Acknowledgement Of Receipt:
The last page of an Offering Circular, signed to indicate you received the documents on a certain date.
An annual fee paid by the franchisee to the franchisor for corporate advertising expenditures; It is often less then three percent of the franchisee’s annual sales and typically paid in addition to the royalty fee.
The amount of cash you are required to have available.
Representations made by franchise companies that their franchisees have achieved specific levels of sales or profitability.
The “territory” granted to you by a franchise company, which restricts the franchisor from establishing any other location within your area.
FDD – Franchise Disclosure Document:
Provides background information in over 20 categories as well as a copy of the proposed franchise agreement. Also know as, the “Circular”, “Offering Circular” and “Disclosure Document”.
Federal Trade Commission (FTC):
The FTC is a federal agency in Washington, DC that regulates various trade practices including the franchise industry.
An official document that sets forth the expectations and requirements of the franchisor. It describes the franchisor’s commitment to the franchisee, and includes information about territorial rights of the franchisee, location requirements, training schedule, fees, general obligations of the franchisee, and general obligations of the franchisor.
The owner of one or more franchises.
The initial fee you pay to a franchisor to acquire a franchise.
Neither an industry nor a business, but a method of doing business within a given industry. At least two parties are involved in franchising: the franchisor and the franchisee.
The person or company that owns or controls the right to grant franchises for a specific “brand”.
FTC Rule 436:
The law passed in 1979 that regulates the franchise industry. It set forth “disclosure” requirements and prohibited franchisors from making undocumented earnings claims.
Generally, the initial cash investment required of you to buy and open a franchise. This can include the franchise fee and other initial start-up costs and expenses you may incur, but may not be reflective of your total investment.
Also known as, liquid assets, quick assets, and realizable assets. Assets held in cash or in something that can be readily turned into cash.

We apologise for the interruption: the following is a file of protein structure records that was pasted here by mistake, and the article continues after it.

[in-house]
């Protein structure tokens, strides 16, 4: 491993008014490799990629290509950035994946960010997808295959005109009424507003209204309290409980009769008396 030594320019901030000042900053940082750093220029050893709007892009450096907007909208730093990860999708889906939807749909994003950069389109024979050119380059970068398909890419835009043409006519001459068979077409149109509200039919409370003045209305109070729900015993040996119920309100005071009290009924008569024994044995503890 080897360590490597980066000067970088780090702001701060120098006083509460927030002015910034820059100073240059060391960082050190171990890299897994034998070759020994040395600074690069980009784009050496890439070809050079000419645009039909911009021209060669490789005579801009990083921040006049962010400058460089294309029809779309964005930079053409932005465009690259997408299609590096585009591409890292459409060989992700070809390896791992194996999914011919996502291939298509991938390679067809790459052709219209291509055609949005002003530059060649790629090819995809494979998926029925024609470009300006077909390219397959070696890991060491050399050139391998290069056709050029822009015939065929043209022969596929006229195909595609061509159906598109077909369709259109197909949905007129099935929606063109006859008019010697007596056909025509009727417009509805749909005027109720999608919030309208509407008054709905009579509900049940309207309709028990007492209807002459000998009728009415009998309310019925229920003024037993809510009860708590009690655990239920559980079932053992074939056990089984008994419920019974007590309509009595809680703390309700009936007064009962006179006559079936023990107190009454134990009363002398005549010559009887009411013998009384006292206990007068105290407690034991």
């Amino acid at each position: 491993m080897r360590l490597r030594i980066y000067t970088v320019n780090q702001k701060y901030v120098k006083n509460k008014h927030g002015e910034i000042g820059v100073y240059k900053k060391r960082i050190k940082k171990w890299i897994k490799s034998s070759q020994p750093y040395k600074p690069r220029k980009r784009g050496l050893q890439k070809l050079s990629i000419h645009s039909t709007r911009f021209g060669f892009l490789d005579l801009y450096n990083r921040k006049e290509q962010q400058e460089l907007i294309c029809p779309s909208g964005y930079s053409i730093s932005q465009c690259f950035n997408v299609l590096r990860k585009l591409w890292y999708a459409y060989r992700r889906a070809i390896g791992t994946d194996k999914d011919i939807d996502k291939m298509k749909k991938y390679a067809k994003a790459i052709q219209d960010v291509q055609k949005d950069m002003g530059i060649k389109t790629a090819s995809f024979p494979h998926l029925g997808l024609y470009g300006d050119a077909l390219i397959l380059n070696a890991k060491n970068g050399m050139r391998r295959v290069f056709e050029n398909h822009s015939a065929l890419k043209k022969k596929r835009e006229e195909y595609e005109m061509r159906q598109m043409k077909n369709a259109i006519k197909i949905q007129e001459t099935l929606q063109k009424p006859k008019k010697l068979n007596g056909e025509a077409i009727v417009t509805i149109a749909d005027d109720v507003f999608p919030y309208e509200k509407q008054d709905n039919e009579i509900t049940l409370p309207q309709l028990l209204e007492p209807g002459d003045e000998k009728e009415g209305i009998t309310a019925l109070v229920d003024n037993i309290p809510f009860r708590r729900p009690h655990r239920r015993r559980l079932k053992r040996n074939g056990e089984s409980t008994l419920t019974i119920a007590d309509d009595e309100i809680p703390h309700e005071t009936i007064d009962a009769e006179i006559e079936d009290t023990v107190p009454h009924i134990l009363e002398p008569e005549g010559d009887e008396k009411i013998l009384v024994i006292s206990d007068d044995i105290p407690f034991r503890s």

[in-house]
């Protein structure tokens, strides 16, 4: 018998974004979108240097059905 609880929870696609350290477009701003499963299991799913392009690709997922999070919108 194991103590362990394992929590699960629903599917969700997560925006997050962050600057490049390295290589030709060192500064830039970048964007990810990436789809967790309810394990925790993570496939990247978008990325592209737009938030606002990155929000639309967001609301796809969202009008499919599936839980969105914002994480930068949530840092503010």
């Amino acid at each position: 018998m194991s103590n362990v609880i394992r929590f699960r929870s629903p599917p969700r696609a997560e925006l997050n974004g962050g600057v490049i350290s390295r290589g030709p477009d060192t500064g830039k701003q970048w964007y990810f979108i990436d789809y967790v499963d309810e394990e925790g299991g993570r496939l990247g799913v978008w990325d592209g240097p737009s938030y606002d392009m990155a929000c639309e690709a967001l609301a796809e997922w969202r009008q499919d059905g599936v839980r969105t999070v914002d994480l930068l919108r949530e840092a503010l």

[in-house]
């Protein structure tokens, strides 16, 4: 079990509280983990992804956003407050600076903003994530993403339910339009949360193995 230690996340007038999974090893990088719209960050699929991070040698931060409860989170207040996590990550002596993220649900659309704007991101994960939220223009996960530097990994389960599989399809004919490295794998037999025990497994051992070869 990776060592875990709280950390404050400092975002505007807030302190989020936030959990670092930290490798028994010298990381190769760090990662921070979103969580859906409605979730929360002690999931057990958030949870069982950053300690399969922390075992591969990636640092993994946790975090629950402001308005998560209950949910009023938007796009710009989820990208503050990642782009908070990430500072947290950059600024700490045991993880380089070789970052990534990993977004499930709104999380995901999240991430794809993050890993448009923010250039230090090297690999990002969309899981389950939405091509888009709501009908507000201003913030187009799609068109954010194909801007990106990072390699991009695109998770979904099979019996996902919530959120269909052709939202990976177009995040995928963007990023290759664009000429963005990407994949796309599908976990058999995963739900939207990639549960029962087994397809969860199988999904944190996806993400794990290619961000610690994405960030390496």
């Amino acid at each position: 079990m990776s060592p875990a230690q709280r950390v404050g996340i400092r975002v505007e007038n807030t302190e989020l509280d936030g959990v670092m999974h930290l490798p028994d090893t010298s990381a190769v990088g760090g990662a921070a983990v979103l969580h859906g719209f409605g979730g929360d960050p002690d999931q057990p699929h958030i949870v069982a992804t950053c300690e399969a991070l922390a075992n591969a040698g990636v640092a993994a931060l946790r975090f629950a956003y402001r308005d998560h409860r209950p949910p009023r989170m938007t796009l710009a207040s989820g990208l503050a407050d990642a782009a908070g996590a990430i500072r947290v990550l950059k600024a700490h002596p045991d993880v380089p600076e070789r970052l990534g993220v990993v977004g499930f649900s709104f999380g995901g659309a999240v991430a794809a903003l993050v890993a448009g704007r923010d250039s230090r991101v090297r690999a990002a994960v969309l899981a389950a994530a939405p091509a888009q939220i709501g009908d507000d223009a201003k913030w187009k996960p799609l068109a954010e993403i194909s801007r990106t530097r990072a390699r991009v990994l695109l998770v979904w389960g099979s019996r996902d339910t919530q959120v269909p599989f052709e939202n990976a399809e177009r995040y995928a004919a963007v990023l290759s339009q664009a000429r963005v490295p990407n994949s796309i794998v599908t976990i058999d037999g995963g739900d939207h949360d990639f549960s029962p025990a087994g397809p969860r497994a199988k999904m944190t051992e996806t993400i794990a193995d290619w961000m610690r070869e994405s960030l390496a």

Total assets, once you’ve subtracted your total liabilities.
Upon termination, non-renewal, or other sale or transfer, some franchise agreements prohibit you from competing in any way with the franchised company.
An oral or written proposal to sell a franchise to a prospective franchisee upon understood general terms and conditions.
A designated area or geographic boundary granted to the franchisee by the terms of a franchise agreement. The franchisor promises not to open another franchised or company-owned business of a similar nature within the franchisee’s protected territory.
A document prepared by the franchisor to be completed by the prospective franchisee, which provides initial information to the franchisor in order to assist in determining whether or not the prospect is capable and motivated enough to own a franchise. Often a financial statement is included in the questionnaire format.
A requirement in several states that specific information be submitted and approved by state regulatory authorities before franchises may be offered in that state. It is quite extensive in the information required and may ask for: a bond, fingerprints and pictures.
Start Up Costs:
The required amount of money the franchisor will request that a new franchisee have to invest in the new franchise unit in its earliest stages of development.Total Investment: The amount of money estimated for complete set up of a franchisee’s business, including the initial investment, the working capital, and any additions to inventory and equipment deemed necessary for a fully operational and profitable business.